The map below documents Hannibal’s time in the Italian Peninsula during the second Punic War. Year numbers are written over the location of his winter quarters for each year of the conflict. Most of you know that Hannibal traveled through the Alps over the winter of 218 B.C. and spent the rest of that winter near Torino (Turin).
The next winter found him in the Ampulia district on the opposite side of the Apennine Mountains from Rome. Following his victory at Cannae, Hannibal adopted a strategy of attacking Campania, hoping to get Rome’s allies to revolt and join him. This effort was largely unsuccessful and he was eventually forced to retreat south into the Bruttium district.
The Romans, after their defeat an Cannae, adopted a plan of avoiding large scale battles against Hannibal and only attacked him on a small scale when they were sure they could win. They put a great deal of effort into preventing reinforcements, which proved to be an important factor in their ultimate success. The most serious attempt at reinforcement occurred in 207 when Hannibal’s brother Hasdrubal tried to move an army down the west side of the Apennines and link up with him. Hasdrubal was trapped by the Romans and killed. It must have been disheartening for Hannibal, after waiting eleven years for reinforcements, to have his brother’s head tossed into his camp as a signal that no help would be coming.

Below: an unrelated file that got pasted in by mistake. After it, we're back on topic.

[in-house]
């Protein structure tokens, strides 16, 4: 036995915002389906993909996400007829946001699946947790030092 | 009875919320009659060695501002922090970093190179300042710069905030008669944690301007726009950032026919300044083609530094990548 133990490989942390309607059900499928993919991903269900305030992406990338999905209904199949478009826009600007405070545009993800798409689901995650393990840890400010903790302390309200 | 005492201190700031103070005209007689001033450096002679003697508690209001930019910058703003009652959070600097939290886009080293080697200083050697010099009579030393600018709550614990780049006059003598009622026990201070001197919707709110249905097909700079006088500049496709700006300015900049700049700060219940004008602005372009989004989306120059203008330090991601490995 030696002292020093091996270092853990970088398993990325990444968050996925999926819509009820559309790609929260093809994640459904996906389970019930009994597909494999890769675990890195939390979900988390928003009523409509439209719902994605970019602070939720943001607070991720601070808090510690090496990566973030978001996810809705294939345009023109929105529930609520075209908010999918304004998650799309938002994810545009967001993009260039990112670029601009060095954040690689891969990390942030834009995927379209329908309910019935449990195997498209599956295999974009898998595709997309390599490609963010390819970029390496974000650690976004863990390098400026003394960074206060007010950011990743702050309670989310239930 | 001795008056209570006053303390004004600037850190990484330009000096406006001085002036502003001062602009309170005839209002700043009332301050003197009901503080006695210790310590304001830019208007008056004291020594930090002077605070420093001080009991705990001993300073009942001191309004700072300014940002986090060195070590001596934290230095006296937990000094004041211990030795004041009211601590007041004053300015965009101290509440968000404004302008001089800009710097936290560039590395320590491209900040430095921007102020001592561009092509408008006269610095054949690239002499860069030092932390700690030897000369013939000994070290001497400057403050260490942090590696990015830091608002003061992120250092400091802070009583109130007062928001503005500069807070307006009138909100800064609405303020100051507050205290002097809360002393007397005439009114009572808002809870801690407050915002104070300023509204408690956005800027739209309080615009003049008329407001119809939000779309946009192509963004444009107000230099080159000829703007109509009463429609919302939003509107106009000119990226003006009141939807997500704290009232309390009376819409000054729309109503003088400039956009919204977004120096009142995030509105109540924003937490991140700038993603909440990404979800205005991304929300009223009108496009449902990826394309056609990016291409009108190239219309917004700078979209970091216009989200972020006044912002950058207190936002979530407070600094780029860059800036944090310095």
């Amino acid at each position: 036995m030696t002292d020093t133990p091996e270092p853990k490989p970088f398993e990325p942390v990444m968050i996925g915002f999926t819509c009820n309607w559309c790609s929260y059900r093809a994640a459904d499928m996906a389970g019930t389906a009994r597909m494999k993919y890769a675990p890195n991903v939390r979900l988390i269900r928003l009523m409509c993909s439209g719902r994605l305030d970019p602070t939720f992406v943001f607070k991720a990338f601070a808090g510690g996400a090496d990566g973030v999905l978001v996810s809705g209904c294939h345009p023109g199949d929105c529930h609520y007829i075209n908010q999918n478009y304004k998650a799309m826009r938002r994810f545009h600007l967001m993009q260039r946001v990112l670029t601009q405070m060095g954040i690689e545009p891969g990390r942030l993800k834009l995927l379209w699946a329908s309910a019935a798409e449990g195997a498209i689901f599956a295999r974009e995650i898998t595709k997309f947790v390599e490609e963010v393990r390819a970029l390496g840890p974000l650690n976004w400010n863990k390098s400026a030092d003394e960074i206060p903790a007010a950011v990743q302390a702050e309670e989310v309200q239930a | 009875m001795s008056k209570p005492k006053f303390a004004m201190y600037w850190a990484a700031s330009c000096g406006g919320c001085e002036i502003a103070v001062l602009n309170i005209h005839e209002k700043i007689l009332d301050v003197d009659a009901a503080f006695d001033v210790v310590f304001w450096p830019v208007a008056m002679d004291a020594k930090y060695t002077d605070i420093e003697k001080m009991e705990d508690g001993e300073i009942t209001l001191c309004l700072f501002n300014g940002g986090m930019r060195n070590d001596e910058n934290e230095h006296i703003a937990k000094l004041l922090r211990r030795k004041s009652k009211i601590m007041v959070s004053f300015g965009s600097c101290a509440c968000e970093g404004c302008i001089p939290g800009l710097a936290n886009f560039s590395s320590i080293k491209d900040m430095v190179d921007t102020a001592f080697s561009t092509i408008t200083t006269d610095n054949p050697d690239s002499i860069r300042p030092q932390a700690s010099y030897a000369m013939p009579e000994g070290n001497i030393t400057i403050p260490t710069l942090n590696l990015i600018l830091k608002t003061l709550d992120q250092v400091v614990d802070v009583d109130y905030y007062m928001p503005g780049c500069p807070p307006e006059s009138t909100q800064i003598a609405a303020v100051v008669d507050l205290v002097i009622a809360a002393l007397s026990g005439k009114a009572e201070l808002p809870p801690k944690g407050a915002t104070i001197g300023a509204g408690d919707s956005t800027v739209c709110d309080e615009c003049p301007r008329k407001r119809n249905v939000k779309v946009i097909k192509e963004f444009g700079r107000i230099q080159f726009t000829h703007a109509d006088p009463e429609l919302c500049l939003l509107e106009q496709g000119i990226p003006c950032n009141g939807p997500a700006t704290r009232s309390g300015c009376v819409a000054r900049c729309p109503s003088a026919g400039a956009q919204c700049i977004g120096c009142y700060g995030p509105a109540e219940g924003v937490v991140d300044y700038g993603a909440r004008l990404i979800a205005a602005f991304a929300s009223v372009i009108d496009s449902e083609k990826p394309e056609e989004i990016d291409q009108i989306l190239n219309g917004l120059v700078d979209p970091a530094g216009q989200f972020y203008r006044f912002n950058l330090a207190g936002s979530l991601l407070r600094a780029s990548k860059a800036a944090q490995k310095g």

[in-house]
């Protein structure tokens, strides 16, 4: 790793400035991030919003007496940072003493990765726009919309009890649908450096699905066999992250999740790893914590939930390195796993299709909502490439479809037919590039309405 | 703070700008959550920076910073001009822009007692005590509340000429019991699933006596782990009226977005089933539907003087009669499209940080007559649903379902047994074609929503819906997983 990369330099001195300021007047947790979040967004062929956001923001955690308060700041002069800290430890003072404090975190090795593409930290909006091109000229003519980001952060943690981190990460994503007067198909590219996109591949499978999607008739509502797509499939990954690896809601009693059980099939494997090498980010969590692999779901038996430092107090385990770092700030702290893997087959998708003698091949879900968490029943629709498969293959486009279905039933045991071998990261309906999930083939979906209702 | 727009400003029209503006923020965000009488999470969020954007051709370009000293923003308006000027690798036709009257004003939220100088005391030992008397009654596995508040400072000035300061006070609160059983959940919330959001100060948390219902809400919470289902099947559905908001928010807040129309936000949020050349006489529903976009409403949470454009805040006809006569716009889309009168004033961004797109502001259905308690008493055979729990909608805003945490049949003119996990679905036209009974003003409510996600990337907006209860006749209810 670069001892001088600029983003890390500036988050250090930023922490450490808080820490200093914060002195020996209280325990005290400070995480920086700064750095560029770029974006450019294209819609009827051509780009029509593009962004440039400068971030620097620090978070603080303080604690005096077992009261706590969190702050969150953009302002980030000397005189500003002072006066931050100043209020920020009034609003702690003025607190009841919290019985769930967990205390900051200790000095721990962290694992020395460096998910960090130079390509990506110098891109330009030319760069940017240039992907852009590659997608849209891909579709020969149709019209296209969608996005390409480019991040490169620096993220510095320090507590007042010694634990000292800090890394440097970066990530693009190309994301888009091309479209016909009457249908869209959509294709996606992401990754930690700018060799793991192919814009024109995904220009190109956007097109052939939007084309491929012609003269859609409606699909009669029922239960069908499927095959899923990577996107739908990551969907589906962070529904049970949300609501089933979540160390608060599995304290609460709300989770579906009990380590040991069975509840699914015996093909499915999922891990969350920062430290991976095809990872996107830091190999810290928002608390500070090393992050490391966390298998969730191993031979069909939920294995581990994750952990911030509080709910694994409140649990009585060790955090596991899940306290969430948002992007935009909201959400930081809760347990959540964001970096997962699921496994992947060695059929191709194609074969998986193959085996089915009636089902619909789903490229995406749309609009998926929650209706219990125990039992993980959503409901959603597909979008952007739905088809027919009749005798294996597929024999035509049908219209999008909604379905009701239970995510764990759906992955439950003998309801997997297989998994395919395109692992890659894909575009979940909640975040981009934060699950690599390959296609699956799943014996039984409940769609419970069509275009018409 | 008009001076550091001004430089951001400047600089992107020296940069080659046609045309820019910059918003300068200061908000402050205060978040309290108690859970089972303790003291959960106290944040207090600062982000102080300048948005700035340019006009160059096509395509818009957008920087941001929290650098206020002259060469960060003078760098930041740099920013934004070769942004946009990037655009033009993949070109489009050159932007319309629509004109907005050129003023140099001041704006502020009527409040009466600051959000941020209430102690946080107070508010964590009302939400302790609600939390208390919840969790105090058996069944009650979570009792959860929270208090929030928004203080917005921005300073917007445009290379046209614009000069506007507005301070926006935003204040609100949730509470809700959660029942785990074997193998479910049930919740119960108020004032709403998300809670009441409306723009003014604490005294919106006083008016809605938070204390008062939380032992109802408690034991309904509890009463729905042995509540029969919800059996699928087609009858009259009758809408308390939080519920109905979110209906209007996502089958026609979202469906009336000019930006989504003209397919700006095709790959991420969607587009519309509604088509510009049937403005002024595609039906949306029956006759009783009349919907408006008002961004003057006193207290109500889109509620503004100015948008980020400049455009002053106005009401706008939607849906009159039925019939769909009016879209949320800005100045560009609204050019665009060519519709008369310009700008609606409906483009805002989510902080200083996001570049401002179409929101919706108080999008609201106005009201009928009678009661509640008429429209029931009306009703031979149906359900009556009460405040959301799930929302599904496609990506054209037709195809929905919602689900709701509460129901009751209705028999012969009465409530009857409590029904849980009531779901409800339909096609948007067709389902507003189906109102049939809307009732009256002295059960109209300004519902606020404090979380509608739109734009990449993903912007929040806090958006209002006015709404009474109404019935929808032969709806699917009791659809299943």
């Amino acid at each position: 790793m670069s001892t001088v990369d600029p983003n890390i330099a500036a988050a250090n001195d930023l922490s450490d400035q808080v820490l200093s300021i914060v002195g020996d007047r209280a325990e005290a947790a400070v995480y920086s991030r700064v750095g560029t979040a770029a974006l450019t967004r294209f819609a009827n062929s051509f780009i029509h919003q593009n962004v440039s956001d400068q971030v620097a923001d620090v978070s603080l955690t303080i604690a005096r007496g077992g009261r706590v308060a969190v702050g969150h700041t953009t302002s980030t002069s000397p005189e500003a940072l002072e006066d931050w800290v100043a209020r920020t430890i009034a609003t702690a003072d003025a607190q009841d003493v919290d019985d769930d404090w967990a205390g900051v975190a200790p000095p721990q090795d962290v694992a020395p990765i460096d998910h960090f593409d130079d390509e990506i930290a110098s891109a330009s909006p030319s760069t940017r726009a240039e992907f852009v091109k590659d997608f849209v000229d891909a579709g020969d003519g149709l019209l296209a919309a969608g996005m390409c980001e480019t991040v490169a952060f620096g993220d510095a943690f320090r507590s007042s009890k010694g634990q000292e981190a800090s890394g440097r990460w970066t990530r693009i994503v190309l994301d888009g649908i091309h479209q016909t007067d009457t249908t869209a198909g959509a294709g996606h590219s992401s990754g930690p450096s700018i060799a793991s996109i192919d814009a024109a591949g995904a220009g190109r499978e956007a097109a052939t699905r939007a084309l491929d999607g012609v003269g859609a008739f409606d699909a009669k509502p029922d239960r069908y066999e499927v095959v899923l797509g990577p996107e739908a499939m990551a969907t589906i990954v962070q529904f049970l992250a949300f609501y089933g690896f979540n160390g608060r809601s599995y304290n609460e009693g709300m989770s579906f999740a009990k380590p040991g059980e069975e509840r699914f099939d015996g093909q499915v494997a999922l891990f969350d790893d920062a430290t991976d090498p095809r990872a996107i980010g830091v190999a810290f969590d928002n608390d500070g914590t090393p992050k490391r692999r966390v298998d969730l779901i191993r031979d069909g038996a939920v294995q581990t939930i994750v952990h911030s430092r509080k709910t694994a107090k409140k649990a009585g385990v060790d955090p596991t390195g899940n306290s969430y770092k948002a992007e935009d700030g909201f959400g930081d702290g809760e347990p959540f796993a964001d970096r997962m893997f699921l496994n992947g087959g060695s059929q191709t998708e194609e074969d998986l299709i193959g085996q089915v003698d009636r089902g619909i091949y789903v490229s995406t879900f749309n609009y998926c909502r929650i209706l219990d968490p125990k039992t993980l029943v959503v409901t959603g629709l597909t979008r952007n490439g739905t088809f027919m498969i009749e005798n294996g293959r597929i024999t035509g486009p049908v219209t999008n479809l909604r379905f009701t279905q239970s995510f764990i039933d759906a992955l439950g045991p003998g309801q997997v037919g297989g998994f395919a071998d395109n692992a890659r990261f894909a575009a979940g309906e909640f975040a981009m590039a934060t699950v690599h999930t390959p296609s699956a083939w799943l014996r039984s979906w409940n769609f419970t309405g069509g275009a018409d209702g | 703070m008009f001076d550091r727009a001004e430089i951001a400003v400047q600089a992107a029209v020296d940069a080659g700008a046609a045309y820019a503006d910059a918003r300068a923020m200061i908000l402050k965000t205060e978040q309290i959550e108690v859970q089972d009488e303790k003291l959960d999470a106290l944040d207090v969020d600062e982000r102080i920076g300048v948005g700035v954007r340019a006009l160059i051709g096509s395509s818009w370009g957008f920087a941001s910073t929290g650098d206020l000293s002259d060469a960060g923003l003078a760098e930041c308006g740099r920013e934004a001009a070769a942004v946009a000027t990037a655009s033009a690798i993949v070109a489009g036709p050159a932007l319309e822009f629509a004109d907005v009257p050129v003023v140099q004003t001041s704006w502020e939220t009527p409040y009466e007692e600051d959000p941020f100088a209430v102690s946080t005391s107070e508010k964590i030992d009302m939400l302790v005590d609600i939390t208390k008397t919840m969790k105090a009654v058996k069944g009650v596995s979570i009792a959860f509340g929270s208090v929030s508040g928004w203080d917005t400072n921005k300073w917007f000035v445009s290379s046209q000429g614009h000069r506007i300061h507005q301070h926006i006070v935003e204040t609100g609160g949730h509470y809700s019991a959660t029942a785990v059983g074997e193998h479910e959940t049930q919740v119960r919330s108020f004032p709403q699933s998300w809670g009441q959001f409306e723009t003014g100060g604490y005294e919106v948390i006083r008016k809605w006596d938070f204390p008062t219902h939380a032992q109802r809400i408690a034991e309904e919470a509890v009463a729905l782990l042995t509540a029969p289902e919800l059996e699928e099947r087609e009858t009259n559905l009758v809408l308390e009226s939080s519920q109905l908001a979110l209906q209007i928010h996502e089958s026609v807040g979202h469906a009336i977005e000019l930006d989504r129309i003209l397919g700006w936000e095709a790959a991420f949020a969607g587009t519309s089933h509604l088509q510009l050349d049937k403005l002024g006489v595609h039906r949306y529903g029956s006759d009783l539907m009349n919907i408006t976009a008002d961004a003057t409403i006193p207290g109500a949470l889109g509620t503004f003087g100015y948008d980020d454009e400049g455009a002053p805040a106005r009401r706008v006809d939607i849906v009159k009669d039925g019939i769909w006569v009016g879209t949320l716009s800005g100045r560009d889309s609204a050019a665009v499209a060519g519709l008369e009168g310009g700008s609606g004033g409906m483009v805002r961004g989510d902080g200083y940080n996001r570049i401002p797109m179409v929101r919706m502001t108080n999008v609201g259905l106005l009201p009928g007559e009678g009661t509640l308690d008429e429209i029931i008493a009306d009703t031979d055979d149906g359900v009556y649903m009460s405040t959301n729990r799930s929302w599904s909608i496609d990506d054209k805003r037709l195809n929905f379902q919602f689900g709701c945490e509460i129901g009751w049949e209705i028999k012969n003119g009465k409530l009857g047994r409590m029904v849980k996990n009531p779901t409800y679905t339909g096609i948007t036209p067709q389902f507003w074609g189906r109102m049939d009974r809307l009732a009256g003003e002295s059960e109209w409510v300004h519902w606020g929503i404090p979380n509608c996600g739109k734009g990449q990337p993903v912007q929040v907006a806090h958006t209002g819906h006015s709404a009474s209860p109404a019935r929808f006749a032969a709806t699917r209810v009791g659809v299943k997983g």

Reinforcements were critical because, as time went by, Hannibal had fewer and fewer of his original troops and more local mercenaries. He found himself trapped in Bruttium because his army was Bruttian and they refused to fight outside their district. Then, in 203, with the Romans attacking Carthage directly, Hannibal left Italy to help in the defense of his homeland.